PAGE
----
Open main menu

Page:Harvard Law Review Volume 2.djvu/95

This page needs to be proofread.


THE LIMITS OF SOVEREIGNTY. 77

seeks to proveĀ ; because if there are, or may be, commands of this sort which are not laws, if, in other words, the sovereign is for any reason unable, by issuing a command, to make a law in accordance with his will, then his legislative power is limited by just the ex- tent of that inability. Starting with the proposition which, for the purpose of this part of the discussion, I have admitted, Austin very properly draws the conclusion that a sovereign, being by definition subject to no political superior, cannot be bound by any commands issued by such a superior, and cannot, therefore, be bound by any laws, or be subject to any legal restraints whatever. From this it is clear that no act of the sovereign can be a violation of any legal duty, or give rise to any legal claim against him, or render him liable to punishment, and, in short, that he can do no legal wrong. It is also clear that no law can declare his commands invalid, or deprive them of any legal force they would otherwise possessĀ ; but it does not follow that all his acts are valid and effect- ual, or that all his commands are laws. These are two very differ- ent things, and the former by no means implies the latter, but may very well exist without it. The Queen of England, for example, although not a sovereign in the sense in which we are using the word, is in fact free from legal restraint. She can do no legal wrong. She* cannot be sued or prosecuted for any act which she may commit. But her commands are not laws, and this is not be- cause her power of legislation is restrained by the orders of a political superior, but simply because she possesses no legislative power at all. Here, then, we have the case of a member of a polit- ical society enjoying absolute freedom from legal restraint, with- out any corresponding authority to make laws.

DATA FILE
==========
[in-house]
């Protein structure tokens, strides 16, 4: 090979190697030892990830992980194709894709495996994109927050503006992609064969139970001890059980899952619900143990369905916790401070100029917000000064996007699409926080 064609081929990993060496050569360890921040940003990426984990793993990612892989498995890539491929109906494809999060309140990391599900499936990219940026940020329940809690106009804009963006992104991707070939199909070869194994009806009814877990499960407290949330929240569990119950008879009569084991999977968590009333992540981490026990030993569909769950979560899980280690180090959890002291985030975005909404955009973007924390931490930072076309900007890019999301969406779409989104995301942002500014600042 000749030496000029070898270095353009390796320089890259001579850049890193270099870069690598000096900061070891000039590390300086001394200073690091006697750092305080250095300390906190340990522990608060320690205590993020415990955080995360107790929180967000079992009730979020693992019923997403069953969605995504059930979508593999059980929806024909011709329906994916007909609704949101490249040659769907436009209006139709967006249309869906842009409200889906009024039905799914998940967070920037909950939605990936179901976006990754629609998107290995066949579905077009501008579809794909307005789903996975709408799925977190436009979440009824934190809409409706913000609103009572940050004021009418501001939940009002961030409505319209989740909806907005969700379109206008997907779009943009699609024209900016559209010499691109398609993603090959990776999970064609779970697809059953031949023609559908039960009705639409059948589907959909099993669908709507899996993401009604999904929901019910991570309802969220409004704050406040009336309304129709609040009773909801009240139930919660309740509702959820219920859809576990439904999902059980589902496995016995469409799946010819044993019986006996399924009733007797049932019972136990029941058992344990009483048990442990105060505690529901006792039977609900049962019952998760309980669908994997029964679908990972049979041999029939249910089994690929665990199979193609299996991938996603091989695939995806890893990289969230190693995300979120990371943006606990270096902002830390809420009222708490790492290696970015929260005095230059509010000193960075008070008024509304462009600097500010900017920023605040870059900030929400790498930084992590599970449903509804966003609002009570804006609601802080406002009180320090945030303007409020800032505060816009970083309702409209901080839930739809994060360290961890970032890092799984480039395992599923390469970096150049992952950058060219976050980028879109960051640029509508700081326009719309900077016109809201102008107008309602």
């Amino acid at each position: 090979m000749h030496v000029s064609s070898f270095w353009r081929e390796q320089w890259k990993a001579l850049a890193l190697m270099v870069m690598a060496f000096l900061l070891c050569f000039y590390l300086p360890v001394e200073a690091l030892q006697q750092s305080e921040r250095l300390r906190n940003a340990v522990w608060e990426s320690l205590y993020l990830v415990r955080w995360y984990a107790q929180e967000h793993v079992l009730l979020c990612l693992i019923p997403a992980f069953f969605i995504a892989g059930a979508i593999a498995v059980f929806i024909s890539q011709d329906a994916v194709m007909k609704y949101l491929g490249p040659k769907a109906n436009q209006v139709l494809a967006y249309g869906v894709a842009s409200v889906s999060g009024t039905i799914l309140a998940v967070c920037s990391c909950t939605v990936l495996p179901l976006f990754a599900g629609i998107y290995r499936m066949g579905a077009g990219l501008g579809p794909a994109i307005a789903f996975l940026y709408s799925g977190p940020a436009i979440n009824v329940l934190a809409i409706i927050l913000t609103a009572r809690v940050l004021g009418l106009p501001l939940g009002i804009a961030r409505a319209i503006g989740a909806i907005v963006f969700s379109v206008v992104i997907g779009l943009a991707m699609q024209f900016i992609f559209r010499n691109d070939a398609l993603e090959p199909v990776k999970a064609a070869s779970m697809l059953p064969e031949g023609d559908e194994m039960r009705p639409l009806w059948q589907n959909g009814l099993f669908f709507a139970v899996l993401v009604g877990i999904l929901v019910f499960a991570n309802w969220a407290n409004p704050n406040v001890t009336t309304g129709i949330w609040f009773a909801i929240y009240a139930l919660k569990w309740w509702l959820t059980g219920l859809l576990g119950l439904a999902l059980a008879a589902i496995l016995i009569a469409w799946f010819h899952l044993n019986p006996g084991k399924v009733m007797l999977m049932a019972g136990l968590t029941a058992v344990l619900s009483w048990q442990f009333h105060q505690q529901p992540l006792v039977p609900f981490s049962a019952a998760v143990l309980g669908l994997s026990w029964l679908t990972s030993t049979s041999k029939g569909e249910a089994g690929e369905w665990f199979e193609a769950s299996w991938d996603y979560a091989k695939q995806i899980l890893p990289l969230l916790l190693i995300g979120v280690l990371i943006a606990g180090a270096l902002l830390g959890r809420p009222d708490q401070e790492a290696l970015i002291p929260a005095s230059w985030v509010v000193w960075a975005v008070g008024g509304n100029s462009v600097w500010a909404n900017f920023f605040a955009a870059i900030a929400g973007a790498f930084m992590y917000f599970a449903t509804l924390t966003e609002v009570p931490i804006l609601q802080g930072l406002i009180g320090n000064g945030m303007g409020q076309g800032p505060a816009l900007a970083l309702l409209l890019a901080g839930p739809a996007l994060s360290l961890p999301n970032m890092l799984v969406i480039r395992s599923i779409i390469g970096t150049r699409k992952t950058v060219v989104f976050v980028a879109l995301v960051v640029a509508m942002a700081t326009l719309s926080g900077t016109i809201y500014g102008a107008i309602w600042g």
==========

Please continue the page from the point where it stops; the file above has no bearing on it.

Let us take another illustration. It was at one time asserted by the English judges that parliament had not unlimited power; that it could not, for example, make a man a judge in his own case. Now, suppose that this doctrine had prevailed, and that both the judges and the community at large had been universally in the habit of disregarding statutes which conflicted with the principle I have mentioned. It is evident that parliament in such a case would possess only a limited power of legislation, and yet would be bound by no legal duties, and subject to no legal restraints. The act of the parliament in passing a statute of this kind would not involve that body or its members in any liability to punishment, and, ac- cording to Austin's own definition, its act would not be a breach